3. Assess the function- Explain if you think they represented the function well. Did they use their power wisely? Did the function and the President benefit the country or not? Explain your position. Naturally, there is much in way of the ST in terms of finding information and matching it up, but there is also plenty of room for the the Feeling component to be present. Moreover, I am assessing you on it, so be sure of it ("Strong Analysis.")
4. How are you going to display what you have chosen? This becomes critical and I think that this might be the next step for you.

Constitution Unit Assessment
1. The most important thing here is to make sure you have a clear understanding of all the tasks in each box. Don't leave anything out. Make sure that everything in each is done.

To delve into each:
Duck Task
*Linking the first ten amendments to the historical background of the Colonists is important- You will need to explain how the colonial experience led to the adoption of these amendments. Check out Chapter 5, sections 2 and 3 for a reference point. The Citizenship Handbook will also be important. Each amendment needs to be represented.
* Make sure you are clear on how a bill becomes a law- Explain it using your own understanding and examples. Check out "SchoolHouse Rock" or the visual in your textbook, in part 4 of the Citizenship Handbook.
* In Part C, examine your packet to see which thinker played a large role in describing the principles featured.
* Part D is going to require you to think about life after the first 10 Amendments and which group was represented and why.

Electric Task
This one will require you to think critically about the different items featured. You have enough in way of detail featured. A T- Chart might be good in terms of listing out the different arguments needed and, perhaps, three or four points on each side would be good. You chose this one because you like to argue, so don't pick only one and stick with that. Expand on it. In terms of the last one, you might want to examine the legacies of Justices Warren or Burger and Justices Rehnquist and Roberts. This might be a good representation of the debate present. A web search might be able to give you the background you need on this one. Check out something else, as well. Judicial Activism vs. Judicial Restraint. Defining these concepts could help you on part D. Click here for a good paper about the topic. Make sure you cite it properly, as it is from "Associated Content."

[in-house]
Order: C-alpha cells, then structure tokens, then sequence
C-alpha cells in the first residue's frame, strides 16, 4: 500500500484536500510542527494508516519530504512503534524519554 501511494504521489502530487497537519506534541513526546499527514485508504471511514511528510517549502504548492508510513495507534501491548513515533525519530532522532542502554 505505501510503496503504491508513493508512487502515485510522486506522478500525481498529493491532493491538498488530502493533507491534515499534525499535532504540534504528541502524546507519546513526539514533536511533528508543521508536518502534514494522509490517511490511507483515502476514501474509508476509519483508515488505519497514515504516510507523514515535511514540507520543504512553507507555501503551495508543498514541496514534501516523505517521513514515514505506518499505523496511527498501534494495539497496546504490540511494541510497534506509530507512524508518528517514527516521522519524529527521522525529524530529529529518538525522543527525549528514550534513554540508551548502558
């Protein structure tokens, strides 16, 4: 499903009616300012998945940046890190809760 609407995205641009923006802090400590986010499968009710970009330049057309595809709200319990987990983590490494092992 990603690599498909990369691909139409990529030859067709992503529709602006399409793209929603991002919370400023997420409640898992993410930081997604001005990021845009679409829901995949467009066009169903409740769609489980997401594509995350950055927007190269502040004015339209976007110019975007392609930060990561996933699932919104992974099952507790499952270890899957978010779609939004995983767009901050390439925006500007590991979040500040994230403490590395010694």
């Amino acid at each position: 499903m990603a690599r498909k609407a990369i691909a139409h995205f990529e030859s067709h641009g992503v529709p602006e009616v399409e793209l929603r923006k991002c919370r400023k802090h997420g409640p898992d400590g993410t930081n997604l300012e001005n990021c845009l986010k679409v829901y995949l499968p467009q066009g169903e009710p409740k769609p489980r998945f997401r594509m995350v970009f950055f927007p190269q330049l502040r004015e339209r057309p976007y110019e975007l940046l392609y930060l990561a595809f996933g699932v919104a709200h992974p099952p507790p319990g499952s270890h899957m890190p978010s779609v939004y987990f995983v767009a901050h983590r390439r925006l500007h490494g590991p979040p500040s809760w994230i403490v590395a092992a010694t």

Frog Task
You are giving a speech to the Smithsonian. It needs to be persuasive because your audience are Constitutional Scholars. You also need to be a bit cheesy because it's a speech. Pretend you are at the podium for graduation (Some of you might be.) You give a speech to your colleagues about the "most important amendment" for you all to embrace now that your time at Julian is done. Live it, love it, make it work. The second part allows you to think about a part of the Constitution that will have meaning in your life. Think about political action in the future, challenges with the law, or why you might need to embrace a life that listens to the cries of others' suffering and how the constitution is a part of it.

Solar Task
Legacies are something that are given to future generations with the hopes of being able to continue what has been started. For example, a legacy I would give to the next person who took my classroom would be to continue "the wall." Think about why this would be. What did the Constitution leave for us to do after the framers were dead and gone? What is included in this? How do we know this? How are we doing with this? Are we doing a good or poor job in carrying out this legacy? Have we made mistakes? If so, where? Have we made improvements? If so, where? You have to think broadly here and give examples to support your identified legacy and the "State of the Union" with this legacy. Finally, the music prompt is real tough. Linking a piece of music to what is present in a document that has guided the world's oldest Constitutional democracy for 200 plus years is not easy. Don't be afraid to open your minds and ears to what is out there. Don't denigrate it or do something ignorant by picking a piece of music that you like, but has no connection to the Constitution.